In the case of trials investigating the efficacy of antidepressants, patients with a history of treatment failures and long depressive index episodes are generally also excluded from participation. It appears that the likelihood of a recurrence increases with the number of previous depressive episodes. Extending treatment for an additional 6 months (continuation therapy) can reduce the likelihood of relapse by about 70%, and extending treatment for another 12 months or longer (maintenance therapy) can reduce the risk of recurrence. Patients’ preference and their own or their family member’s experience with maintenance treatment are also helpful in the choice of the medication. Most patients receive antidepressants during the acute and continuation phase, and the best treatment recommendation to prevent relapse and recurrence of depression is to continue the antidepressant medication at the same dose during these treatment phases as well.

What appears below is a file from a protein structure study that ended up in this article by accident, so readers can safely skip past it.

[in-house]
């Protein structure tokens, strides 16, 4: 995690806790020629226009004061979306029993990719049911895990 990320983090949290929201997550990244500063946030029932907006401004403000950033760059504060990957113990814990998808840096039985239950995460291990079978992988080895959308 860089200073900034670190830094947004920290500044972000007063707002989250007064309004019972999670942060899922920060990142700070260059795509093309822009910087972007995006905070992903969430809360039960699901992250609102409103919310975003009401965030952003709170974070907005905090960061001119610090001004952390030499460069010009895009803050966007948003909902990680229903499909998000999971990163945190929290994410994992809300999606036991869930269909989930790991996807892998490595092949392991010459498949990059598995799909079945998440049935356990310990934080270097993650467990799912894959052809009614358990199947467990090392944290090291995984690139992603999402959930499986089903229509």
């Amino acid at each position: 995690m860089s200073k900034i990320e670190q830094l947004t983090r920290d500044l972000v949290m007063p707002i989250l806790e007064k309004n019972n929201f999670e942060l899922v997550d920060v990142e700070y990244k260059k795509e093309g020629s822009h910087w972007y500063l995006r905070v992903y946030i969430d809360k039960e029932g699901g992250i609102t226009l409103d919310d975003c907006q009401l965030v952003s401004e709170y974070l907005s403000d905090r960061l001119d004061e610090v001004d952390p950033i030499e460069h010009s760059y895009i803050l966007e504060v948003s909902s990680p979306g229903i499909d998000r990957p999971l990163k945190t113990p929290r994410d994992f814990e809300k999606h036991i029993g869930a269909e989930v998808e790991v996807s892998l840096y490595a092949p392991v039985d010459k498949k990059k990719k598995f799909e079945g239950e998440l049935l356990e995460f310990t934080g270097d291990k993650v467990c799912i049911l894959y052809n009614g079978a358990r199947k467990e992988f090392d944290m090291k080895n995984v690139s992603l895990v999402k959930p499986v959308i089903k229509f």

ECT is the quickest and most effective treatment for the most severe forms of depression, and in most people, it is not more risky than other antidepressant treatments.
Randomized placebo-controlled efficacy studies (RCTs, usually conducted 1 or 2 years after remission) indicate that all major classes of antidepressants are effective in preventing recurrence of depression with about a twofold higher relapse rate with placebo treatment. Only with long-term antidepressant treatment can the risk of development of serious depressive illness with a high relapse and suicide rate be stopped or at least reduced. Nevertheless, according to NICE and regulatory authorities such as the EMA, RCTs remain the most important method for establishing treatment efficacy and estimating the clinical effectiveness of antidepressants.